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7

In most cameras the scene modes automatically set the file type to JPEG and apply different processing settings to those files (Landscape mode often boosts greens and blues, sunset mode boosts reds, for example). They also prioritise aperture and/or shutter speed appropriately. However, this comes at the cost of creative freedom - the camera is making all ...


6

The question What's "real" and what's "virtual" on a (digital) camera? has several answers which list the things which are "real" — that is, the things which affect the capture of the RAW image. To crib from the top answers, these things are: ISO Aperture Shutter Speed Focus with some more technical things like image ...


4

Landscape probably stops the lens down a bit more, for greater depth of field? And selects a more vivid color profile (uses the profile named Landscape). Get the free PDF D3300 "Reference Manual" from http://downloadcenter.nikonimglib.com/en/products/21/D3300.html It is a much larger, much more complete manual than the smaller User Manual. The big mode ...


4

The manual describes child mode like this: Use for snapshots of children. Clothing and background details are vividly rendered, while skin tones remain soft and natural. So, while it probably affects the exposure program as well, from Nikon's own words the main concern seems to be with color rendering. Whatever effect this might have have on ...


2

I have Nikon D3100 and this camera seems to always choose reducing shutter speed over increasing ISO in automatic modes. That is why I would manually set the ISO to what is appropriate in the available light and then shoot in shutter speed priority mode.


2

The scene modes are simply collections of settings to make 'auto mode' work in a way suited to particular subjects (e.g. the 'portrait' mode will prefer large apertures, the 'landscape' mode will prefer small apertures - to give a simple example). If you're comfortable setting aperture / shutter speed / ISO yourself (and know what to use for different ...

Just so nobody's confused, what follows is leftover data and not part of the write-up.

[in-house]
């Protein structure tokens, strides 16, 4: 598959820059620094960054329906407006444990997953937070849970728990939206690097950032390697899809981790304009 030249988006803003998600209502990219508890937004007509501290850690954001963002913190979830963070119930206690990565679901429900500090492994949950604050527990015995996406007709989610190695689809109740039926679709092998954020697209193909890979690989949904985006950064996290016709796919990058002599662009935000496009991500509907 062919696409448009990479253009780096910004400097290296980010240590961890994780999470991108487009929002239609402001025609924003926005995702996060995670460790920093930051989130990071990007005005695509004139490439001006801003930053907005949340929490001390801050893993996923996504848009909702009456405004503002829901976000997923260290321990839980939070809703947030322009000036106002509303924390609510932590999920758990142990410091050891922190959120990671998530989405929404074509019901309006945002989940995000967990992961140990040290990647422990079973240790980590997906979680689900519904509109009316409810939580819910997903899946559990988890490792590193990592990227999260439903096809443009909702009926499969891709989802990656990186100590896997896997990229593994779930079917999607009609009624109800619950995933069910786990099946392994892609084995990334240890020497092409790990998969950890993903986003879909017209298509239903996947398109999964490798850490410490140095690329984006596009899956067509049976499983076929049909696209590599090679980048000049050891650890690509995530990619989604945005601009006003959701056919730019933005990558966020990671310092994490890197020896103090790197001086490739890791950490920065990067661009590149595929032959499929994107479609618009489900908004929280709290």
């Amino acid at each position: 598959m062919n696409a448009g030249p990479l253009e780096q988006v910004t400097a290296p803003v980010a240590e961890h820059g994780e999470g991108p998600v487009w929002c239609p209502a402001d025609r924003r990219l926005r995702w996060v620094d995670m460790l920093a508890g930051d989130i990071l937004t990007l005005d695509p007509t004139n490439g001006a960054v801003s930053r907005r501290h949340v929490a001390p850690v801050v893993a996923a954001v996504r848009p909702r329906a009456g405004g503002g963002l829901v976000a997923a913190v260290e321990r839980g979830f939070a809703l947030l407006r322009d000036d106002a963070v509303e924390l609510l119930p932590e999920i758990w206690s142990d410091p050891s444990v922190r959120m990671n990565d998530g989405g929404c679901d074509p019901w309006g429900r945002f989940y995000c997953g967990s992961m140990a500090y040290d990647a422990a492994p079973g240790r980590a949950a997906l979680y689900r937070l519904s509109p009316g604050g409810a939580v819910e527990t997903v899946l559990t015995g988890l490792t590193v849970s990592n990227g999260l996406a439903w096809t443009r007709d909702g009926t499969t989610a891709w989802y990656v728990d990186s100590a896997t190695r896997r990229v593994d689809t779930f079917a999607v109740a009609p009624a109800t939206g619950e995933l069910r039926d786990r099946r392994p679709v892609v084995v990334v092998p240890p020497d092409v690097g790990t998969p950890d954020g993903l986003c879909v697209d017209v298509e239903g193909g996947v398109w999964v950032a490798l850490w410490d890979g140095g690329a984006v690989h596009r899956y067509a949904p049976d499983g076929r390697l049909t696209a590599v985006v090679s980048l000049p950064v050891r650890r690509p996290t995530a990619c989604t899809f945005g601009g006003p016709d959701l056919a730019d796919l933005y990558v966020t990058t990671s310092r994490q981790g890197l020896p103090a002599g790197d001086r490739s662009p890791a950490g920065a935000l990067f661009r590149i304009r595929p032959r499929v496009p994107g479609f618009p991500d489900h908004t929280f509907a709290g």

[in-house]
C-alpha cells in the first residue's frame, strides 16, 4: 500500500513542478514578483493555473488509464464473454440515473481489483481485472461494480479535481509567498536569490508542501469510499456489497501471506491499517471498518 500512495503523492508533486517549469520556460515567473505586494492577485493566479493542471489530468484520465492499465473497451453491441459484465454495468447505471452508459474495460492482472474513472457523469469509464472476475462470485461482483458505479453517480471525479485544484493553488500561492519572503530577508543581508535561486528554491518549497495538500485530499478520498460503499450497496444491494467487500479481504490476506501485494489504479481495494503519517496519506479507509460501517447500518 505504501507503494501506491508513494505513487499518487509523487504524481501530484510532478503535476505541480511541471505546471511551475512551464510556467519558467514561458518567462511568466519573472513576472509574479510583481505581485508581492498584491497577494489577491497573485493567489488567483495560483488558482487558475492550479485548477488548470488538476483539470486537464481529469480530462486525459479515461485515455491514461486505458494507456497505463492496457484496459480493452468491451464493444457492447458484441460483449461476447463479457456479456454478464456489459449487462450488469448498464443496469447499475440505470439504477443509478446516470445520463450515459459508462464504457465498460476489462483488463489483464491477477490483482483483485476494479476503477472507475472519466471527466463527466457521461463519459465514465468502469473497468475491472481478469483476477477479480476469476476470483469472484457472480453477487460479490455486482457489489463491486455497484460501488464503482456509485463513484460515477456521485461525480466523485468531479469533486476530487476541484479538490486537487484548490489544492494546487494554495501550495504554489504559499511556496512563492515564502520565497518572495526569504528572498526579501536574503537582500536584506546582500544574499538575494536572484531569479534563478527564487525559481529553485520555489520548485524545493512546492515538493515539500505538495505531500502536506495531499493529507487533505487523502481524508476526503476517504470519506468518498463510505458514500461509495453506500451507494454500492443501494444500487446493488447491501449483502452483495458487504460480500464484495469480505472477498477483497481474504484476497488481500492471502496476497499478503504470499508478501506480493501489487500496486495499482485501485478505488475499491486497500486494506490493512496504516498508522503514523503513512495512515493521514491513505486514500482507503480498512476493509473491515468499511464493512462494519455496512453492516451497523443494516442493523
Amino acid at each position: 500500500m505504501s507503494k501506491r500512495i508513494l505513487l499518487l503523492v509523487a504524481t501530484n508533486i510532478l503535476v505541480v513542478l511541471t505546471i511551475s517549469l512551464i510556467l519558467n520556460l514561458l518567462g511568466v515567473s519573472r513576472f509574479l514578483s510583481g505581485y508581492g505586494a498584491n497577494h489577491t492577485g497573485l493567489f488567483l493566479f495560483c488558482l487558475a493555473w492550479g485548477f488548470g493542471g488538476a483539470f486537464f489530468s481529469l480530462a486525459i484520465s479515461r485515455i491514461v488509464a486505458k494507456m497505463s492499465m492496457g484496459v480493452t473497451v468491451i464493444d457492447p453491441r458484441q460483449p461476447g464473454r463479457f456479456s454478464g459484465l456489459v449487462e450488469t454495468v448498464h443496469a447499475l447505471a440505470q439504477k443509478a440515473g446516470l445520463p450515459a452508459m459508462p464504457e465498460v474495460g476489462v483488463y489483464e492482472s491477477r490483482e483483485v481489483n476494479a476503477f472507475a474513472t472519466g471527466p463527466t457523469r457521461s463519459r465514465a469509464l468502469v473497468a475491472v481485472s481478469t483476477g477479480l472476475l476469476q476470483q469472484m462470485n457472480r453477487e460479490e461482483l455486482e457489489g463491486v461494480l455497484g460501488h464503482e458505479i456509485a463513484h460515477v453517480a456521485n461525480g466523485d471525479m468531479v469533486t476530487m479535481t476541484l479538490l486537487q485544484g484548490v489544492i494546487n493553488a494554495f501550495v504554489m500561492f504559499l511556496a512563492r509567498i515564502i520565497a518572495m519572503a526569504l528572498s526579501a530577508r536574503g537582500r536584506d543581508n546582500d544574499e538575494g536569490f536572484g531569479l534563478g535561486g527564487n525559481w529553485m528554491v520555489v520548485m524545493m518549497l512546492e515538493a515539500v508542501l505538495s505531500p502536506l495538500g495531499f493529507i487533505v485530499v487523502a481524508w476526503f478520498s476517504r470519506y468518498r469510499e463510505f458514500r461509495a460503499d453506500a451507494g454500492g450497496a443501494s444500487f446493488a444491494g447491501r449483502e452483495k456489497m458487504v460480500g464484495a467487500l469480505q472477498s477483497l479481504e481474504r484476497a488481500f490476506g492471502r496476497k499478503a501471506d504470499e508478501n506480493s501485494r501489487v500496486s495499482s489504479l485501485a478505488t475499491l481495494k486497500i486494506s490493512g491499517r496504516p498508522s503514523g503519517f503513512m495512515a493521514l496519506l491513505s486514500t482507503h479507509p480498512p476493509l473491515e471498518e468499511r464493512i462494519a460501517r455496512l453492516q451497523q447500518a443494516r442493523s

1

Is there any documentation about exactly what these modes do? Nope. That's why more advanced photographers who want more control over exposure and processing tend to avoid scene modes and to shoot in RAW. Scene modes generally only affect JPEG images. While there will be documentation in the manual about what the mode was designed to do and how they ...


1

Is there any documentation about exactly what these modes do? These "application-specific" modes are doing exactly what you would expect : Portrait : big aperture for shallow depth of field, use of the flash for fill-in if the scene is "dark" (desired effect : making the subject "pop out" the picture) Macro : use the shallowest depth of field possible ...


1

Without knowing specifically what it does, it's difficult to know what it might actually be useful for. It's for landscapes. ("Landscapes" is somewhat vague. And who knows, maybe it's also suitable for tapestries or something?) The point of those modes is that they are good for a specific purpose. Asking what other situations this mode is also ...


1

Two of those scene modes combine photo bursts in-camera for greater dynamic range, noise reduction, or (in other cameras) zoom range, shallow depth of field, etc. Although you can post-process your own bracketed or burst of photos, the camera might make you trade off pixel depth (in RAW mode) vs. burst speed (in JPEG mode), and you'll need image stacking ...


1

I know with the D90, you cannot adjust white balance, change the metering mode, or use exposure compensation while using scene modes. You must use P, M, A or S modes to access these. I can only assume the Coolpix would be similar. Those scene modes are programmed for the camera to make all the decisions for you.


1

In addition to the good advice above, I would also suggest you use the flash, but turn flash compensation down ( start with minus 1.3 ). Should kick in some extra light without washing everything out. I think that's going to be a better option than 1/20th or ISO 800+ with moving children. Or get an SB-400 and bounce off the ceiling (or purchase a ...



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